The Annual Physical Exam

Dogs and cats add so much to our lives, unconditional love, affection, and entertainment, just to name a few. As good owners it is important that we repay the favor and take the best care of them that we can. Regular veterinary care is one big way that we can extend the lives of our pets and keep them happy and healthy.

Most annual veterinary visits include a physical exam, vaccines, heartworm test, and a fecal. Weight, temperature, pulse and respiratory rate are recorded, and a medical history is taken from the owner. Examining the dog from nose to tail, doing a few diagnostic tests, recording some vitals, and getting a history can give us a lot of information about the health of your pet and also give us a baseline to compare to when those days come that the pet is sick or not acting like themselves.

During the physical exam the veterinarian will examine every organ system of the dog or cat. Most veterinarians will start from the front and work the way to the back. But before that we look at the general appearance of the animal. Just from watching the patient walk around the room a lot of information can be gathered about the overall health of the animal.

We also determine body condition. Dogs and cats come in so many different shapes and sizes. To determine if a patient is a healthy weight we use a body condition score. From there we can recommend changes in diet or exercise if necessary.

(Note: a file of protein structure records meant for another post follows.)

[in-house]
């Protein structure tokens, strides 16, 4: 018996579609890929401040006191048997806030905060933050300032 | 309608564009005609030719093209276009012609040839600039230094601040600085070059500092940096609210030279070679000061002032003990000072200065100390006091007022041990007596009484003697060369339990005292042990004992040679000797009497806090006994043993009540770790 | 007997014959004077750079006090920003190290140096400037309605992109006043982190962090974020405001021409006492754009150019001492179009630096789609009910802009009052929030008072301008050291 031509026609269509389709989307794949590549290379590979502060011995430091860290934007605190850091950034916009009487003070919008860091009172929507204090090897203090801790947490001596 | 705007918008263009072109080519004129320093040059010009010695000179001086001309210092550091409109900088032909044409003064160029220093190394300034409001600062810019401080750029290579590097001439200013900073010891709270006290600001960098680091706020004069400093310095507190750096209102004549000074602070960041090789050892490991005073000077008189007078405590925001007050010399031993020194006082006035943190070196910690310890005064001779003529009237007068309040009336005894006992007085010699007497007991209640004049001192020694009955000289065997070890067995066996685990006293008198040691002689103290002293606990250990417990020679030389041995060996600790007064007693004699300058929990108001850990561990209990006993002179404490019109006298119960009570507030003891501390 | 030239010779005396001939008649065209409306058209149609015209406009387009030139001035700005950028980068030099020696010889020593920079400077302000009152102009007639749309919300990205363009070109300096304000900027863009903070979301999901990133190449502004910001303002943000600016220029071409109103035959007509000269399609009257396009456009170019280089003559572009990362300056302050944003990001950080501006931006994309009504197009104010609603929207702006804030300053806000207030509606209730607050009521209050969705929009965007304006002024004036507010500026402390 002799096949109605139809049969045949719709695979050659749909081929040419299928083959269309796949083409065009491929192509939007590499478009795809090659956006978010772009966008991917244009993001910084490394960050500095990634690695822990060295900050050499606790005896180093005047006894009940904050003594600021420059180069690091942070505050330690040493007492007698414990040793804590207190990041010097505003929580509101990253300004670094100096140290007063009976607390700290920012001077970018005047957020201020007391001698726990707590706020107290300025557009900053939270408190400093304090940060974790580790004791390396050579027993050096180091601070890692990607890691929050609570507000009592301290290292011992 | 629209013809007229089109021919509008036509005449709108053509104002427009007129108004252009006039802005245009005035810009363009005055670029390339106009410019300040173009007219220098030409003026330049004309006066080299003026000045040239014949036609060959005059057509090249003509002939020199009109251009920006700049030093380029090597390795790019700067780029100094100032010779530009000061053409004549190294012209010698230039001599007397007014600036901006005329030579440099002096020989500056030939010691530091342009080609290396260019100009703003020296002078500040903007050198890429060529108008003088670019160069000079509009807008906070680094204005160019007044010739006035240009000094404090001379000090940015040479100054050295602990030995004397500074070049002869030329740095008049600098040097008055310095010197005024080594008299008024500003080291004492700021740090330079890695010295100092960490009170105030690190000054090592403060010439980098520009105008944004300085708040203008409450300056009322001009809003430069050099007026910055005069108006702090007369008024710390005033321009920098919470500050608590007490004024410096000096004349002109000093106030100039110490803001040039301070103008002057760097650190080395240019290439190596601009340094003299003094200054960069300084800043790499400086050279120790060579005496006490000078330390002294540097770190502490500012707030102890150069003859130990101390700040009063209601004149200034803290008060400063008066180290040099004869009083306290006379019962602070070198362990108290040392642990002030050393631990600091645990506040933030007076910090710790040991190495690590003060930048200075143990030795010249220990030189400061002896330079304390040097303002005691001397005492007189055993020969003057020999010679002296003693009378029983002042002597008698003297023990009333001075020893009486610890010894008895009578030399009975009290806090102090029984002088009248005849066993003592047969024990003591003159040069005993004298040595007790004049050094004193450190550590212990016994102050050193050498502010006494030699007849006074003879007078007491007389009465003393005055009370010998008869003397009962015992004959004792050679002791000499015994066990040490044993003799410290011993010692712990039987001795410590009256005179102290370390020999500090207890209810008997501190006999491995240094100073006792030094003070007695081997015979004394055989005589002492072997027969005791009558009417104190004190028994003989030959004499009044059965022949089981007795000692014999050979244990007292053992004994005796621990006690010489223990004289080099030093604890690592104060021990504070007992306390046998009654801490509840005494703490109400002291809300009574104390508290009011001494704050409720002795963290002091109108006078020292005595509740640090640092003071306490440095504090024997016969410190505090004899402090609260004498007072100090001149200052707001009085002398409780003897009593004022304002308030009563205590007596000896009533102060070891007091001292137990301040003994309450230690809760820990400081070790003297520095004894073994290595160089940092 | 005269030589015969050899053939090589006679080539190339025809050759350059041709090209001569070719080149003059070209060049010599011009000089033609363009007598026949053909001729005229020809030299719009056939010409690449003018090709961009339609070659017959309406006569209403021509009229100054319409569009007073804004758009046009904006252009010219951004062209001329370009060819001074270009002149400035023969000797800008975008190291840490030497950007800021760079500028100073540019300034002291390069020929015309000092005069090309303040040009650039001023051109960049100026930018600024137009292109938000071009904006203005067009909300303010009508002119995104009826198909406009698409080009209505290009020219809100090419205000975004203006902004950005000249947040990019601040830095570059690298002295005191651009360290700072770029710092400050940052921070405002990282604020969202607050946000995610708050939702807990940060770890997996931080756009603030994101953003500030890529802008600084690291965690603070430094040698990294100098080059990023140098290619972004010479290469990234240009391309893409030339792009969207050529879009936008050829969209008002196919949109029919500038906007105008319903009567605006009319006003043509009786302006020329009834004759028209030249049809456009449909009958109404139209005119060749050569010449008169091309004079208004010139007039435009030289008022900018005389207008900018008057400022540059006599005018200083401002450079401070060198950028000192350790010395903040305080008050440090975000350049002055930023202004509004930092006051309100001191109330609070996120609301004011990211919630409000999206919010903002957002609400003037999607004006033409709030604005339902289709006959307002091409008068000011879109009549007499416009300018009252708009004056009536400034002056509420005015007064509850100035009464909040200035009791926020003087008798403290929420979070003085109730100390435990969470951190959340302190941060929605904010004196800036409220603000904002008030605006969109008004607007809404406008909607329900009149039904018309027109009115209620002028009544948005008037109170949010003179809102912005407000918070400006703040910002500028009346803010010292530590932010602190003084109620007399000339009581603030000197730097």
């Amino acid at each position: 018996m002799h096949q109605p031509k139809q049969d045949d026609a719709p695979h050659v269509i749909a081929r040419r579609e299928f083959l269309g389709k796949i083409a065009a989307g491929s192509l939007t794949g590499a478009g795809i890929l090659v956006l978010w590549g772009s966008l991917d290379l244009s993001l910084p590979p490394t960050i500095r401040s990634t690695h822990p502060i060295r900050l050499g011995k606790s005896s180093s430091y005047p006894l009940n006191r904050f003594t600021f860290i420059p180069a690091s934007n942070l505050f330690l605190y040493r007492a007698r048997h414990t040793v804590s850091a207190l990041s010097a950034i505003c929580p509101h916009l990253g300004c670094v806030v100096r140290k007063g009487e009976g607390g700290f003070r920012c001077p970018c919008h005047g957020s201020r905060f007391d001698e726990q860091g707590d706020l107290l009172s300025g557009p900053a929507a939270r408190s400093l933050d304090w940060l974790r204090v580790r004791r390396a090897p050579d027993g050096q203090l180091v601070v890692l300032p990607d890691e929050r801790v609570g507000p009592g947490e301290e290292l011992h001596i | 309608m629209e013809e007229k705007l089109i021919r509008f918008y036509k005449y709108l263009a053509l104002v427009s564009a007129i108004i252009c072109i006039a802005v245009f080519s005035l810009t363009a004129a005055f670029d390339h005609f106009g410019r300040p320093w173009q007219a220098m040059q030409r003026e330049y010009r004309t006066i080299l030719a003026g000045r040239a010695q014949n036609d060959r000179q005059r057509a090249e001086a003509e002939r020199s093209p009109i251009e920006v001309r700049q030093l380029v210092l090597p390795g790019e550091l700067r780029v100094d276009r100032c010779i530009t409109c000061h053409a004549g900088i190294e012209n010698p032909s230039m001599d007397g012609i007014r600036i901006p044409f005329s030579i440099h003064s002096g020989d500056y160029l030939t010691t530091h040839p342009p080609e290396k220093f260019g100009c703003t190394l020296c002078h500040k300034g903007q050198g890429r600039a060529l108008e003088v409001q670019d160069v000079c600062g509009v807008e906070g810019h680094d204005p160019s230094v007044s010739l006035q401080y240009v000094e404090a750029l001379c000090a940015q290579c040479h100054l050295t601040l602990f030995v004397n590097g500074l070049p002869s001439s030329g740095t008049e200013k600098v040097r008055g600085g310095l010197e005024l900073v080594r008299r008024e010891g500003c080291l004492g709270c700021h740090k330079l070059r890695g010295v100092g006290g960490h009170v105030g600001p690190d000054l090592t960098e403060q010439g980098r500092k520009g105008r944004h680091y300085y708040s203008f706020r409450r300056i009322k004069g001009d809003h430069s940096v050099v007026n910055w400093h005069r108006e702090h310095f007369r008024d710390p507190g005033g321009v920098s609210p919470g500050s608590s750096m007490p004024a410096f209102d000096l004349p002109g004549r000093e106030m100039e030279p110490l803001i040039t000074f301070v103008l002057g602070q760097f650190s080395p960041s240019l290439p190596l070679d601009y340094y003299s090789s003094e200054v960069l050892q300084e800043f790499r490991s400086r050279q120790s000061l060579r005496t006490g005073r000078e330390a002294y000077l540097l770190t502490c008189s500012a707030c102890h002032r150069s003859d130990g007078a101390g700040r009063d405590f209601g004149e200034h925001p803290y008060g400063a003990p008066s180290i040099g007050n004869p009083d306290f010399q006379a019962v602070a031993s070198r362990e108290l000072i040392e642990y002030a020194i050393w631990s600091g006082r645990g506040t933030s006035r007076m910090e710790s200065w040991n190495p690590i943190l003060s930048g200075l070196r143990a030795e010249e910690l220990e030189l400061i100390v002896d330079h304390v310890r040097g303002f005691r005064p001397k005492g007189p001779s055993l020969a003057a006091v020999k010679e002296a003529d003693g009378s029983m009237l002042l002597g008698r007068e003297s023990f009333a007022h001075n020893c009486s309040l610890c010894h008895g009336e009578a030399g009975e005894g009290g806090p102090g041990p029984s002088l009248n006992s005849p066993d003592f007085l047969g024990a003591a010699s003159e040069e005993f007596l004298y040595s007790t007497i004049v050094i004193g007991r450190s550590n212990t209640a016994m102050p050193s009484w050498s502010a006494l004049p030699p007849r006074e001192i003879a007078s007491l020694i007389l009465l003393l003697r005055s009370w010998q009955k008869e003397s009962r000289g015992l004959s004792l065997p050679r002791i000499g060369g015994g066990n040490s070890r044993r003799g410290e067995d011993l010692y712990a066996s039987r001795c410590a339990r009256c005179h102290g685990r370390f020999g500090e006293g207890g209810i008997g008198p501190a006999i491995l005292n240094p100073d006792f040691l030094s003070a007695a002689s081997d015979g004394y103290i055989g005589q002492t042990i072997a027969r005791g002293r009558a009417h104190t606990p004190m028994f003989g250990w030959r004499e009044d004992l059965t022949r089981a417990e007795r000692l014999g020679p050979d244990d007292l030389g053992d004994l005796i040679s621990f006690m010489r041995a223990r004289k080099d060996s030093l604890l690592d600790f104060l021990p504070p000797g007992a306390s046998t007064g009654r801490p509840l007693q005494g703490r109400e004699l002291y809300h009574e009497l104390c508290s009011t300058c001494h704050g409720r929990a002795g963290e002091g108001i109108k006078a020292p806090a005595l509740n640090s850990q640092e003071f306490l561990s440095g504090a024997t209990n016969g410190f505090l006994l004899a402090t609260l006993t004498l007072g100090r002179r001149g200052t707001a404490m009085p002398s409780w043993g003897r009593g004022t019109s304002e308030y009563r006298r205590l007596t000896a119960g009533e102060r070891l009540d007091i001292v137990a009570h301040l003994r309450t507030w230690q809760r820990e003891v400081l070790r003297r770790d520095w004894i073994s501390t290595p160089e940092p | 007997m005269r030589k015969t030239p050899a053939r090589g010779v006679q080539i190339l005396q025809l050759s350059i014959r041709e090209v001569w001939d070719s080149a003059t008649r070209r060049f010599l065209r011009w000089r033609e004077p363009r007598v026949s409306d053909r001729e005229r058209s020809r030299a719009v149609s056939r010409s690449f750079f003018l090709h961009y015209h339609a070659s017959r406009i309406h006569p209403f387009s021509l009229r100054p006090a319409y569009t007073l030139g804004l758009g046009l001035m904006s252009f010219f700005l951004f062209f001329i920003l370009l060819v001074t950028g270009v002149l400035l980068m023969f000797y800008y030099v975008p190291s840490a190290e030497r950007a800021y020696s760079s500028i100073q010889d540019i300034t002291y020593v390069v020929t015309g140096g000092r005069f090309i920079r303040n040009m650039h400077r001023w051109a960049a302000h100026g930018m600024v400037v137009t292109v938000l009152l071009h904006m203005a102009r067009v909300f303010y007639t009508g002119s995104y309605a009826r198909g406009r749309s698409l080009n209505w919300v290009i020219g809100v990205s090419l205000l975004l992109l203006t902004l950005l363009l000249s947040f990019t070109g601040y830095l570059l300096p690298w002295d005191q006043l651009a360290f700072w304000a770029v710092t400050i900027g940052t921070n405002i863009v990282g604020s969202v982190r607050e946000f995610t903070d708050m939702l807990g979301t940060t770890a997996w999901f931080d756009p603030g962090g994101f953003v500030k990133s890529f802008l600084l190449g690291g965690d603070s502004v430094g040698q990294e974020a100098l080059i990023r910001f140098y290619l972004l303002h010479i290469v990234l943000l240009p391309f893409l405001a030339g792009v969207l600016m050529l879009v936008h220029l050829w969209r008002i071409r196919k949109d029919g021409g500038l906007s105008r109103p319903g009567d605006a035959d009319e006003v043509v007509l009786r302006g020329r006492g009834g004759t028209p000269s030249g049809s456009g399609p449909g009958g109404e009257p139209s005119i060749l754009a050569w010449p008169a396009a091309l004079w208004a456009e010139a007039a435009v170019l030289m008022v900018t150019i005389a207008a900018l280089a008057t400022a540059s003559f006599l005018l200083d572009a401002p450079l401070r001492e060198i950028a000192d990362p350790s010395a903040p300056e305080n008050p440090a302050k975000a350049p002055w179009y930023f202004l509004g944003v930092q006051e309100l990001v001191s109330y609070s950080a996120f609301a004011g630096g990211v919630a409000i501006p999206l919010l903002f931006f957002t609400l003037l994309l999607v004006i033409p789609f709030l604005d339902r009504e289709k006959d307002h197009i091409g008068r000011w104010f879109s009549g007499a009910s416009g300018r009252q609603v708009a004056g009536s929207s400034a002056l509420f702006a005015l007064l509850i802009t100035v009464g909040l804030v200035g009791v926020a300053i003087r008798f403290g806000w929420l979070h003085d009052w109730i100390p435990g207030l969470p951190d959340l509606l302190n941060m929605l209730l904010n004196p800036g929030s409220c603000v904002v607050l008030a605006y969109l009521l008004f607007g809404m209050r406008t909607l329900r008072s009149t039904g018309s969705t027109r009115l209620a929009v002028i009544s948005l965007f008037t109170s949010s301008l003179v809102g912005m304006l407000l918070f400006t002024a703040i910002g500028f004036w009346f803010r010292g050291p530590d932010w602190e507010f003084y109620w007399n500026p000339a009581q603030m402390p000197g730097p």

The oral cavity is the first to be examined. The gums should be pink and moist. Pale or dry gums can be an indication of anemia or dehydration. The teeth are evaluated for tartar and loose teeth. Most dogs have some degree of dental disease, and sometimes a dental cleaning is recommended.

Next are the eyes and ears. The eyes are evaluated for redness and clarity. The lens and retina are examined with an ophthalmoscope. The ears are evaluated for redness, sensitivity, and the amount of wax and debris with an otoscope. An ear that is painful or dirty may have an infection, which is an overgrowth of bacteria or yeast.

Listening to the heart and lungs can give us a lot of information. We can hear heart murmurs, arrhythmias, and even abnormalities in the lungs. This can give us early indications of heart or lung disease.

The skin is examined for any hair loss, dandruff, redness, or dryness. These can be an indication of allergies or parasites that affect the skin, such as fleas or mites. Recommendations can be made on how to manage itchiness.

The abdomen is felt for any pain, masses, or hernias. All the lymph nodes are examined for changes in size or shape, which can be an indication of infection or in some cases, cancer. The earlier any of these abnormalities are noted, the better.

Any stiffness, lameness, or ataxia is noted. Neurologic or orthopedic issues can be investigated. The legs are felt for any swelling or pain. Osteoarthritis can be diagnosed and managed with medicine, joint supplements, and even laser therapy.

One of the most important parts of the annual visit is hearing from you, answering any questions you might have and letting us know about any changes that your pet has experienced. Things you might not find significant can be clues to disease. Or if you just want to tell us how awesome your pet is, then that’s cool too. Dogs and cats can’t talk and you as the owner know them best, so we rely on you as the owner to speak for them. So check your calendar and make a point to visit your veterinarian every year.